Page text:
Friday, April 09, 2021

The Master (2012)

USA, 138 minutes
Director/writer: Paul Thomas Anderson
Photography: Mihai Malaimare Jr.
Music: Jonny Greenwood
Editors: Leslie Jones, Peter McNulty
Cast: Joaquin Phoenix, Philip Seymour Hoffman, Amy Adams, Jesse Plemons, Laura Dern, Christopher Evan Welch, Patty McCormack, Rami Malek, Lena Endre, Madisen Beaty

The Master is a great and mystifying movie, hard to say exactly what it is. Last time through I took it as a buddy movie. But such strange buddies, in 1950 USA: Freddie Quell (Joaquin Phoenix), mustered out of the Navy after World War II and a savant at mixing potions out of booze, paint thinner, and "secrets," and Lancaster Dodd (Philip Seymour Hoffman), the master of the title (and commander of a boat, he tells us at one point), who is the leader of a past lives regression cult called The Cause. Odds are good that Master and his movement are based on L. Ron Hubbard and Dianetics (later Scientology). But that's just context. Freddie and Master love one another with a strange ardor—wrestling around when they meet, skulking off to drink, forgiving everything always between them. All the cares and responsibilities of the world disappear in the pure presence of each other. Master can't remember when he met Freddie in a past life. The truth is neither one can even remember when they met on this plane, due to alcoholic stupor.

With talent on hand like Phoenix, Hoffman, and director and writer Paul Thomas Anderson (not to mention a very large assortment of excellent supporting players), perhaps you can do anything and get away with it. Among other things The Master is a practical example of that. Roger Ebert wrote a review marveling at the skills on hand but unable to fathom the result. Phoenix plays it almost purely physically, as he so often does. It's as if the energy coursing through Freddie is so gripping it affects his gait and the way he talks and interacts with people. He seems to be most comfortable getting into fights, which populate this picture like sight gags. Freddie is willing to mix it up with anybody who annoys him and he's the kind of person it makes you nervous and irritable just to be around. He makes me kind of nervous just looking at this movie.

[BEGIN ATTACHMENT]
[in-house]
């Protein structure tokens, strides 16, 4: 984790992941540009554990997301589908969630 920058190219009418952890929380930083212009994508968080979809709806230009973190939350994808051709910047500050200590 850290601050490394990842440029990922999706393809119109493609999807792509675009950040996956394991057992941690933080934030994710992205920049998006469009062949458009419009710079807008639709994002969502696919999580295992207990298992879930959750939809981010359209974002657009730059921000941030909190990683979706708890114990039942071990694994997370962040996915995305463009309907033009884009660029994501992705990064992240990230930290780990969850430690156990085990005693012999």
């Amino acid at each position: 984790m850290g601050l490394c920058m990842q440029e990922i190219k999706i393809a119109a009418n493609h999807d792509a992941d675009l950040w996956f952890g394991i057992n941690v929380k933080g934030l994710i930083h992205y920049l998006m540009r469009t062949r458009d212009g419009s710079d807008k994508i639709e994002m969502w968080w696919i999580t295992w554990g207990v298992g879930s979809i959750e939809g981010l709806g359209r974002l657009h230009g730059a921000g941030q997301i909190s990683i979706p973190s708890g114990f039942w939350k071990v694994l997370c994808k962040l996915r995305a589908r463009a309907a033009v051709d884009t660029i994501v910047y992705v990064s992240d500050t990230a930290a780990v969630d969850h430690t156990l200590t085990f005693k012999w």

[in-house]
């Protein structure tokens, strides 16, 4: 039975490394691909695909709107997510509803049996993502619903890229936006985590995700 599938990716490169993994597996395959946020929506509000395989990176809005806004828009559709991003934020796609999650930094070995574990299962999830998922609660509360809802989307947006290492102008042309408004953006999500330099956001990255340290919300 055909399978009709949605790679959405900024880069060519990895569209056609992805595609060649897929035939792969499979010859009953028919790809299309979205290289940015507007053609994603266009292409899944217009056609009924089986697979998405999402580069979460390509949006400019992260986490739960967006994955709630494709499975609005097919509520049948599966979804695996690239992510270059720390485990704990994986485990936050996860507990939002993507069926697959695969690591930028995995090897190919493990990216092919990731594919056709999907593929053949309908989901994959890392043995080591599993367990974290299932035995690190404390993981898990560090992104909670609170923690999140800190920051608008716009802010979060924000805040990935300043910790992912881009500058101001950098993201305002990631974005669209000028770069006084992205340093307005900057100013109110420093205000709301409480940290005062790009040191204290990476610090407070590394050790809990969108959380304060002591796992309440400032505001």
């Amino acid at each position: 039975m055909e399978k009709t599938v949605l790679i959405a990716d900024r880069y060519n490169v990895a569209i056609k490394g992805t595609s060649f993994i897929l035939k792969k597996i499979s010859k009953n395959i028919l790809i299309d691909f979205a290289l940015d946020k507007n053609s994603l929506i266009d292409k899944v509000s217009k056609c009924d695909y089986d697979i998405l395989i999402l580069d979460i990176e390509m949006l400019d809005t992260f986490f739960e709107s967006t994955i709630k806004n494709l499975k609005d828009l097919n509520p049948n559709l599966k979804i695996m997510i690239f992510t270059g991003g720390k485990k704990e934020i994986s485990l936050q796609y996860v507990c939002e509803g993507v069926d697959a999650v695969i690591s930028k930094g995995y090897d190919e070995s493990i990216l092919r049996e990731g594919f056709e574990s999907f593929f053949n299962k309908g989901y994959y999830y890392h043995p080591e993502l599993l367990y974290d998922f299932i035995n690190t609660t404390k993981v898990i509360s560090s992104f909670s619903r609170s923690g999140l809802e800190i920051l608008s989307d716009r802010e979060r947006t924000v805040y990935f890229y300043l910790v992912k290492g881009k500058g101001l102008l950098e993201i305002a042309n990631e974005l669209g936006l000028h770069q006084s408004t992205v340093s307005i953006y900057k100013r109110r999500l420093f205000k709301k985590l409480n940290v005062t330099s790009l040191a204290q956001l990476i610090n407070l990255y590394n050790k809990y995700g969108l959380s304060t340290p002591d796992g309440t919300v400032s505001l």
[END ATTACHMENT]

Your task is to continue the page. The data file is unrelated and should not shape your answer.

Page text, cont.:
In many ways I'm still not over Hoffman's death at the age of 46, which is over seven years ago now. It still colors seemingly all his work for me with too much of a sense of loss. His performance here is typically first-rate. His gravelly foghorn tones and natural self-deprecation tinged with self-loathing, like a beloved Santa Claus secretly miserable he is fat, are well suited here to the leader of a midcentury pseudo-scientific cult. Master ejaculates a lot of mumbo-jumbo and impresses his patsies, who mostly seem to be middle-aged or older women of means. He's an after-dinner speaker bloviator—he actually uses the word "tis." He has answers for everything and they smack enough of eternal cosmic wisdom that his ability to take people in is credible. They are otherwise often hilarious. He asks his entranced initiates, for example, as if he really wants to know, "Are you a member of any invader force on this planet or anywhere else?"